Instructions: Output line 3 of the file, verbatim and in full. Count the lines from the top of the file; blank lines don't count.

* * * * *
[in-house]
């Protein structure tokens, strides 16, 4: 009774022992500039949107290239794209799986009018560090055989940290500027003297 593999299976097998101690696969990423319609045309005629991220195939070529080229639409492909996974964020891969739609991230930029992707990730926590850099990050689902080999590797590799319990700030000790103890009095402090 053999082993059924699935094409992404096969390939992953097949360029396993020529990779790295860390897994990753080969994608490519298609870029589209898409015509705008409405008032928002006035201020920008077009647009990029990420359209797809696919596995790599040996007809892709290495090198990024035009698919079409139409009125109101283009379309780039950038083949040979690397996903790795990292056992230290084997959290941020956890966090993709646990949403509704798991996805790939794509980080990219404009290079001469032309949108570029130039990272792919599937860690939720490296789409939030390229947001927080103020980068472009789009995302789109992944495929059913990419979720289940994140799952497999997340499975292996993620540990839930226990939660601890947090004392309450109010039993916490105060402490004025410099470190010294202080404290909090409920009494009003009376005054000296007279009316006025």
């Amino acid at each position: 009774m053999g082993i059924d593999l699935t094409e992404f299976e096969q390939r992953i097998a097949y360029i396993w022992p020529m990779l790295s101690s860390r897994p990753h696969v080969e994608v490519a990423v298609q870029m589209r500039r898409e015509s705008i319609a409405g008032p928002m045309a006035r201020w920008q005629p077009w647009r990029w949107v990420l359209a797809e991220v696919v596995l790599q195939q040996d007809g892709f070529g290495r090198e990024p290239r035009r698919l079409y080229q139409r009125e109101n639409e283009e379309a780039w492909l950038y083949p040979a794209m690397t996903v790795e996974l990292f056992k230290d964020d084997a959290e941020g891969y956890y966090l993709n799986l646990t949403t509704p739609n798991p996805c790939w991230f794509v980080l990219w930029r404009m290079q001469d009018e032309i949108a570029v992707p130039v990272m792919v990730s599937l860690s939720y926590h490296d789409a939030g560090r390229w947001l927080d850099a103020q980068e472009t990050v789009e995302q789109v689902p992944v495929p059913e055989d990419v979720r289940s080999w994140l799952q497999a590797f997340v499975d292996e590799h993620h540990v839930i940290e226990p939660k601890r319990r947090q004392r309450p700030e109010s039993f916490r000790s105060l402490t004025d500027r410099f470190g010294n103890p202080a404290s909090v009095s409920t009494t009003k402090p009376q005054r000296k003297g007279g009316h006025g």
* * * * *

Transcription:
């Amino acid at each position: 009774m053999g082993i059924d593999l699935t094409e992404f299976e096969q390939r992953i097998a097949y360029i396993w022992p020529m990779l790295s101690s860390r897994p990753h696969v080969e994608v490519a990423v298609q870029m589209r500039r898409e015509s705008i319609a409405g008032p928002m045309a006035r201020w920008q005629p077009w647009r990029w949107v990420l359209a797809e991220v696919v596995l790599q195939q040996d007809g892709f070529g290495r090198e990024p290239r035009r698919l079409y080229q139409r009125e109101n639409e283009e379309a780039w492909l950038y083949p040979a794209m690397t996903v790795e996974l990292f056992k230290d964020d084997a959290e941020g891969y956890y966090l993709n799986l646990t949403t509704p739609n798991p996805c790939w991230f794509v980080l990219w930029r404009m290079q001469d009018e032309i949108a570029v992707p130039v990272m792919v990730s599937l860690s939720y926590h490296d789409a939030g560090r390229w947001l927080d850099a103020q980068e472009t990050v789009e995302q789109v689902p992944v495929p059913e055989d990419v979720r289940s080999w994140l799952q497999a590797f997340v499975d292996e590799h993620h540990v839930i940290e226990p939660k601890r319990r947090q004392r309450p700030e109010s039993f916490r000790s105060l402490t004025d500027r410099f470190g010294n103890p202080a404290s909090v009095s409920t009494t009003k402090p009376q005054r000296k003297g007279g009316h006025g």